Selected readings on US charter schools
The High School for Health Care and Research, the potential charter’s working name, is not the first specialized charter to focus on health care professions, but it could be the first one to be jointly operated by two districts.
Patricia Deklotz, superintendent of the Kettle Moraine School District, and Patricia Neudecker, superintendent of the Oconomowoc Area School District, connected in the fall of 2012 to discuss the opportunity of having a charter that benefited two districts instead of one.
“It just didn’t seem it should be limited,” Deklotz said. “Pat and I have been in conversation for the past several years about the need for districts to collaborate.”
The potential charter school, which would have about 100 students, is only in the beginning stages but, if approved by the school boards, could open as early as fall 2014.
Deklotz and Neudecker sensed a need for a charter geared toward educating students on health professions after seeing the growing need for health care workers both nationally and locally.
“Health care is one of the career paths for high school students, and I know that in Wisconsin and across the United States it is the largest sector of new jobs,” Neudecker said.
Staff from Kettle Moraine and Oconomowoc collaborated and applied for a one-year state Department of Public Instruction planning grant worth $225,000 to help fund both time off to work on planning and access to resources. The grant was submitted last week and the districts expect to find out if it was approved come summer. But they intend to go ahead with the planning even if they don’t get the grant.
Both superintendents said there is much still to decide on, including curriculum, location and what grade level to begin at.
Still, there are items that have received positive reactions from the school boards, teachers and communities and are likely to appear in the final proposal. The charter’s population is planned to be split in half, 50 students coming from Kettle Moraine and 50 from Oconomowoc. The students would still have their core classes but also would have seminars focused on the full range of health professions, health care issues and competencies. And three local health care institutions would partner with the charter to provide students with hands-on experience and insight from practicing professionals.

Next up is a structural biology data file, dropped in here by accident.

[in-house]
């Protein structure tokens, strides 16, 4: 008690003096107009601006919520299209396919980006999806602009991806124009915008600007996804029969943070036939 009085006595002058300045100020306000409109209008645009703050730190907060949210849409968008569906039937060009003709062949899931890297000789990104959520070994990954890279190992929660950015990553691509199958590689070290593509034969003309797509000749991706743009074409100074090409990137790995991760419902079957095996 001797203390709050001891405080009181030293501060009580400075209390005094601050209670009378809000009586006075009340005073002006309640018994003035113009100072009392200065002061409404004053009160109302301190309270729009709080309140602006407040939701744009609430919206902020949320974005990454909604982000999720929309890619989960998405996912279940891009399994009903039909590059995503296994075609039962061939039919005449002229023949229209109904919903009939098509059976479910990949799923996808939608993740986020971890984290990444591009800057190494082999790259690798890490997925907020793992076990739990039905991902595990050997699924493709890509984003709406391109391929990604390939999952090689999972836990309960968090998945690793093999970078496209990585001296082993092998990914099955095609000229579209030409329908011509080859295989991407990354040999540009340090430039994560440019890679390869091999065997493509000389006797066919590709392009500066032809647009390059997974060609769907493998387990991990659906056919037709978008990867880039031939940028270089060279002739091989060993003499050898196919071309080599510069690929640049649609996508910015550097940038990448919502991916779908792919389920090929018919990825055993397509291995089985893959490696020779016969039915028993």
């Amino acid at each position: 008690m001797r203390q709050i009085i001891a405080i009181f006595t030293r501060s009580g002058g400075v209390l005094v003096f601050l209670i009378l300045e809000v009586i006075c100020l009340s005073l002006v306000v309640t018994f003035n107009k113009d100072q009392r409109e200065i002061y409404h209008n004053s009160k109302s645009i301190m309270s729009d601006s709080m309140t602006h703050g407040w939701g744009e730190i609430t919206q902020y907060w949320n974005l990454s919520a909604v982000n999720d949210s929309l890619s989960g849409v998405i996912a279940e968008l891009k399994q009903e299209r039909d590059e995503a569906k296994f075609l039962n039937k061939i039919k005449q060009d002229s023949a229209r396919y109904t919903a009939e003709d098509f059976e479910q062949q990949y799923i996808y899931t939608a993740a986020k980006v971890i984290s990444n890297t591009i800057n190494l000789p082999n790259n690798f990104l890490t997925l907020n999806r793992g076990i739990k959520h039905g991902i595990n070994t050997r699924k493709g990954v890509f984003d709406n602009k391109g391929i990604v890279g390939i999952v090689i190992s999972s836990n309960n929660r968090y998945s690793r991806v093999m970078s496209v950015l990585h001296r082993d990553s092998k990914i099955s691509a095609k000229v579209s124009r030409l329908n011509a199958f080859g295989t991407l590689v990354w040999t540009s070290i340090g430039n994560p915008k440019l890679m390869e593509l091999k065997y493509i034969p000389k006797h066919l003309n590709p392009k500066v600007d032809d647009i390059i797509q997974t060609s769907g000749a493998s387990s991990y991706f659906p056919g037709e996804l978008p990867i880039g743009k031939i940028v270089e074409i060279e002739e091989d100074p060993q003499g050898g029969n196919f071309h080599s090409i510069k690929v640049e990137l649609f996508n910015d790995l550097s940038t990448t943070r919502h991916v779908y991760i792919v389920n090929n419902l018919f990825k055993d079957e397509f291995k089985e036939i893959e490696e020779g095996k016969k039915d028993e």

The districts intend to partner with Aurora Health Care in Summit, the Medical College of Wisconsin and ProHealth Care at Oconomowoc Memorial Hospital.”With the richness of the resources we have right here with major hospitals and a major research hospital, we can bring the best of our resources of our area together to serve the kids of our region,” Neudecker said.
Deklotz believes the future students will find a high level of rigor at the school because it will have a focus on research, primarily provided by the Medical College of Wisconsin.
“There are high-achieving students that do want to go into the research field and we would ensure that rigor was there,” Deklotz said.
A decision on who will make up the charter’s staff has not been made. The idea of having teachers from both districts and professionals from the three partners acting as adjunct professors has been bounced around but ultimately will be determined by the charter school’s governance council.
The High School for Health Care and Research is not the only specialized health care charter in the state of Wisconsin. The Waukesha Academy of Health Professions opened in 2004 and educates 187 students in a broad range of health professions.
Richard Lehman, administrator of the Waukesha Academy, believes specialized charters allow students to explore topics they have a passion for. “I think it is an advantage for different communities,” Lehman said. “We, as a school district, have the support of our curriculum director, superintendent and school board members and want to provide the best schools, the best charter schools and in general have best education offerings for students.”
Waukesha Academy of Health Professions has a broad focus on health care careers and is expanding its curriculum to encompass biomedical engineering.
Neudecker does not see any problem with having two similar charters schools and envisions the High School for Health Care and Research to be a bit more innovative. She referred specifically to the partnerships with the medical facilities and the additional possibility of children learning in two different school buildings.
“What we’re thinking of is that learning at a charter school can take place at a variety of places. Students could take core courses at one site (and) then go to a health care facility for hands-on learning.”
Source: Journal-Sentinel – by Andrea Anderson